Tibetan Lama visits incarcerated people
On December 27, 2006, Khensur Jampa Tegchog Rinpoche, former Abbot of Sera Je Monastery in Southern India, gave a teaching to a large gathering of members of Gateless Sangha, the Buddhist group at Airway Heights Correctional Center in Spokane, Washington.
Khensur Jampa Tegchog Rinpoche was in the Spokane area, having just completed a ten-day teaching at Sravasti Abbey. He was accompanied by Venerable Thubten Chodron, head of the Abbey, and several ordained and lay students as well as Venerable Stephen Carlier, Rinpoche’s interpreter. Pryamitra, volunteer sponsor, assisted in making the visit possible.
Rinpoche began by conveying his delight in being able to visit them and that his impression was that conditions at the prison seemed conducive to Buddhist practice. The surroundings were clean and orderly, the men well-fed, warmly clothed, educated, and having time to practice. They have time to practice, free from the stresses of family life and career. He then spoke of the terrible times in Tibet when the Chinese invaded. Thousands of monks and nuns as well as villagers were imprisoned, starved, and worked too hard. Many died daily from this abuse. However, after those who survived were released, they often said that their practice had become very strong while imprisoned and now they sought conditions where they could continue intensive practice as before.
Rinpoche encouraged the men to think of their incarceration as being on retreat, to study hard, and to treat others as their brothers. This will bring greater peace of mind and more harmony. Rinpoche stated, “Some of you have made mistakes, some of you may have been falsely accused. However, think that you are now extinguishing negative karma created in this or previous lives and be grateful that you will not have to experience it ripening as a horrible rebirth. Suffering is the nature of cyclic existence, so it’s important to practice the Dharma.”
Here is a sample of questions the incarcerated people asked Rinpoche:
Incarcerated person: What makes a person a Buddhist? What do Buddhists do?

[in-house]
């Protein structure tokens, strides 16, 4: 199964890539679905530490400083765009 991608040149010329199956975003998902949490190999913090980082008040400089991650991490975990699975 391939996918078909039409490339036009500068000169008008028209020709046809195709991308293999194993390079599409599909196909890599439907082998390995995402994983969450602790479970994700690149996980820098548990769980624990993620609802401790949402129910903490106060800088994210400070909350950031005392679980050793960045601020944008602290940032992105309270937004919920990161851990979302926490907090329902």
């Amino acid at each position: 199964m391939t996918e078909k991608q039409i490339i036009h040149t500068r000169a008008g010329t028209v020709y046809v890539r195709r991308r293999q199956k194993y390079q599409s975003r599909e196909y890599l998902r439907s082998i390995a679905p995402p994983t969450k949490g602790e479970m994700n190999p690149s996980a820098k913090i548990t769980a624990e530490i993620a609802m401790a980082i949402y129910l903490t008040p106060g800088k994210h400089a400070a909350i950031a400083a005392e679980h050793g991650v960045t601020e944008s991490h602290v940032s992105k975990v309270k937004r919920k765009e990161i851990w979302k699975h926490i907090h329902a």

Rinpoche: A Buddhist is a person who goes within to develop a peaceful mind, love and compassion for others. You may see persons counting mantras on their rosary beads or meditating, but the essence is to transform the mind.
Incarcerated person: How do we deal with disharmony within the Buddhist group?
Rinpoche: The antidote to anger is patience. Think of a person hitting you with a stick. Would you be angry with the stick? No, because the person is making it move. But what is making the person move? At that moment, the person is under the control of the mental afflictions. It is those mental afflictions that are the problem, not the person. Thinking in this way, let go of your anger by practicing patience.
To conclude the teaching, we chanted the mantra Om Mane Padme Hum together. Everyone was delighted, and many incarcerated people gathered to speak with Khensur Rinpoche and the other visitors.
Venerable Thubten Chodron
Venerable Chodron emphasizes the practical application of Buddha’s teachings in our daily lives and is especially skilled at explaining them in ways easily understood and practiced by Westerners. She is well known for her warm, humorous, and lucid teachings. She was ordained as a Buddhist nun in 1977 by Kyabje Ling Rinpoche in Dharamsala, India, and in 1986 she received bhikshuni (full) ordination in Taiwan. Read her full bio.